§ Mr. Atkinson
I beg to ask leave to move the Adjournment of the House, under Standing Order No. 9, for the purpose of discussing a specific and important matter that should have urgent consideration, namely,the Appeal Court judgment, to define the area of absolute discretion embodied in the Attorney-General and his relationship to the Executive and the House of Commons".I shall put my case as briefly as possible.
I would first mention the curious, almost bizarre and unprecedented reporting in the newspapers last Thursday and Friday following the judgment by the court. Without exception the newspapers reported Denning fully but almost ignored the decision by the other two judges, which constituted a majority opinion of the court. In fact, the majority judgment was ignored and, curiously, it was also ignored by the Chamber. Therefore, the discussion and the questioning that followed the Attorney-General's statement was of a most curious and almost unbalanced nature. I believe that is the first reason why we should take an early opportunity of discussing the matter so that we can get some sense of proportion back into the issue.
I now believe that issues are looming large and the time is not far off when the House will be involved in much more controversial constitutional issues than up to now. I take it, Mr. Speaker, that none of this is sub judice because the Attorney-General has not yet decided whether he is going to the House of Lords.
It is essential that we have a debate in this Chamber on the character of that application and the basis of the Attorney-General's submission for appeal. Because of the majority ruling of the Court of Appeal judges, the Attorney-General can now make his application only on very narrow issues indeed. That is the only basis on which he can go to the House of Lords unless there are other people who have ideas about seeking leave to challenge the ruling of the Appeal Court itself.
I understand that the Attorney-General is considering only these narrow issues, 46 but they will have serious implications for some of the judgments that my right hon. and learned Friend will have to make from now on. There is, therefore, a good reason why the House should discuss the application, particularly if, as the Attorney-General believes—as you yourself, Mr. Speaker, do—that he is answerable to the House of Commons.
Questions have already been raised about that "answerability"—if that is the right word—being limited to 10 minutes a month. It does not seem that Members of Parliament have very much access to constitutional affairs of this size if that is our present basis for questioning the Attorney-General.
It is Denning who rejects the view that the Attorney-General has absolute discretion in these matters. But the other two judges said that in most of the areas discussed the Attorney-General had absolute discretion and was quite right to take his decision. All three judges concurred in saying that there were areas in which there should be some qualification.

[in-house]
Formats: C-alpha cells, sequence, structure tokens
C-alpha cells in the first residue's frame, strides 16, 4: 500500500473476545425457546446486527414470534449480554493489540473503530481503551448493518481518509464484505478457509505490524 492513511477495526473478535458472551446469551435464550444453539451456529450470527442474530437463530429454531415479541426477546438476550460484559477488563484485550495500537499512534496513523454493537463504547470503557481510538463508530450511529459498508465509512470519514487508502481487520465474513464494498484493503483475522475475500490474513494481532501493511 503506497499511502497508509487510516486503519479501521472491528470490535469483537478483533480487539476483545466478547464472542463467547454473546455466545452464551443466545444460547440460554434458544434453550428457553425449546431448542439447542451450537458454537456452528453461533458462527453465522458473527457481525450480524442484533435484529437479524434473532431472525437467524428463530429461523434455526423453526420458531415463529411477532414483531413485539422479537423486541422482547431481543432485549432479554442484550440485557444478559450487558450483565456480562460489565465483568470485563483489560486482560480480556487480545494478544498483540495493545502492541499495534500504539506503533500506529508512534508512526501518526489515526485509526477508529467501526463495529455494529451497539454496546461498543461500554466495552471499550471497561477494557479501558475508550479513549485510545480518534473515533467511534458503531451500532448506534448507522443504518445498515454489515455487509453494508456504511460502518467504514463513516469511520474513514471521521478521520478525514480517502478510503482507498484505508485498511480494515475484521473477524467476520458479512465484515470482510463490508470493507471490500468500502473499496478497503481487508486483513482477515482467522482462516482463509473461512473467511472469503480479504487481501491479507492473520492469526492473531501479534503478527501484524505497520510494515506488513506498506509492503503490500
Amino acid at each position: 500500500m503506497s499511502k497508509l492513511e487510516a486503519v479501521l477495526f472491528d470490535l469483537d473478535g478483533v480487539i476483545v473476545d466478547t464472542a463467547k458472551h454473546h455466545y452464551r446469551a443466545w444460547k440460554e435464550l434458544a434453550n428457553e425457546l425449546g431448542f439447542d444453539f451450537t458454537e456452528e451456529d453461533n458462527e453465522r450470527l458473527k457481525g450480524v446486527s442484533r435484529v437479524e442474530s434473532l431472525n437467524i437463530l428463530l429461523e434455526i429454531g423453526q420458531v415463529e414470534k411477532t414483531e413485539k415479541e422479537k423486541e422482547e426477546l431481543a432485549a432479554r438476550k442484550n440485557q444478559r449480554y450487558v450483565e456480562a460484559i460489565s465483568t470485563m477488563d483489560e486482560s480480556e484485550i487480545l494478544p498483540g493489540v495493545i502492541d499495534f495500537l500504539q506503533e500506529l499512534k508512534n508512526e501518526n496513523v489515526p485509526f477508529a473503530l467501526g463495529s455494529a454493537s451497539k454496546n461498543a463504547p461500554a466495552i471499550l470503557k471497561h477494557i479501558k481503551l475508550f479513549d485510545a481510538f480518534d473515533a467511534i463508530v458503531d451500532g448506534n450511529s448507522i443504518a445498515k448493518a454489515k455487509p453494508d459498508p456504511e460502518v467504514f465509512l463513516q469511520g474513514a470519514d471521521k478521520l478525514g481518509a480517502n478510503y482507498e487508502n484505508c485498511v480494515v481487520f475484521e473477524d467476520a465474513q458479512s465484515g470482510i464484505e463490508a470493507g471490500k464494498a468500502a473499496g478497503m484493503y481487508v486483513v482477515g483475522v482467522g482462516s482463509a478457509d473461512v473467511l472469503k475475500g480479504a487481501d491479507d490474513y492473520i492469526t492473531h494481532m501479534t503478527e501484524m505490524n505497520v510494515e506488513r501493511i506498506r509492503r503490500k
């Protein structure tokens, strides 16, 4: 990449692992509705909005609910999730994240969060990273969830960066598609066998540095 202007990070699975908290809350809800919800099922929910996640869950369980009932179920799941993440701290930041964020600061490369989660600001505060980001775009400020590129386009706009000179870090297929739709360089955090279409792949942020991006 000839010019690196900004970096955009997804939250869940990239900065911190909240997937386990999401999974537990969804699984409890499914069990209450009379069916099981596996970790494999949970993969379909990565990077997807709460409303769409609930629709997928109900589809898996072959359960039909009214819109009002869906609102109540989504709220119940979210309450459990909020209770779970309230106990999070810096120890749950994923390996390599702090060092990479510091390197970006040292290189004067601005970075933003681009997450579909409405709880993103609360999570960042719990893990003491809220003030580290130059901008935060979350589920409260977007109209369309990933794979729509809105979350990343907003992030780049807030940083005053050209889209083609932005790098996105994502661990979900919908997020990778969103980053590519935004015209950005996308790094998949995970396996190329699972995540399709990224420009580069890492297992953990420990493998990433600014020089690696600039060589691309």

The matter is urgent because we now know that there are some societies and organisations and some groups of lawyers who are discussing ways in which they can seek an injunction to prevent Members of Parliament from discussing very big race relations issues. The argument concerns preventing Members of Parliament from openly discussing race relations. That is an issue as controversial as some that could arise in industrial relations.
It is absolutely essential that we get right the use of the courts to prevent Members of Parliament from making statements. If we are to honour our obligations as Members of Parliament, and as a democratic Assembly, we should try to define clearly what we believe. We must get the issue of the Attorney-General's accountability right, particularly if my right hon. and learned Friend is called upon to answer about Members of Parliament making statements outside the House. We must decide whether they can be subject to rulings by the court in the way that some people are now proposing. That is the basis of my submission.
There are many other features—I know that you, Mr. Speaker, are familiar with them—to substantiate the urgency of the matter. Rather than detain the House 47 now and spell out all these issues, I would only say that they are extremely relevant.
When we are concerned about these sorts of constitutional issues, it is extremely urgent to take the opportunity to debate where this House stands in relation to the Attorney-General before he makes an application to the House of Lords.
Above all, that would allow us to correct the record and to ensure that people understand that no one is attempting to be above the law. No one is trying to do that. We are concerned that the courts should not be instruments for making law; nor should they become institutions capable of preventing free expression of opinion, particularly when involving Members of Parliament.
§ Mr. Speaker
The hon. Gentleman gave me notice this morning that he intended to raise this matter, and I am grateful to him. The hon. Gentleman asks leave to move the Adjournment of the House, under Standing Order No. 9, for the purpose of discussing a specific and important matter that he thinks should have urgent consideration, namely,Following the Appeal Court judgment, to define the area of absolute discretion embodied in the Attorney-General and his relationship to the Executive and the House of Commons".As the House knows, I am not required to decide whether the matter should be debated but whether it should take priority over other business. As the House also knows, I am not required to give my reasons. I have given thoughtful consideration to what the hon. Gentleman has just said and to his representations, but I have to rule that his submission does not fall within the rules of Standing Order No. 9 and therefore I cannot submit his application to the House.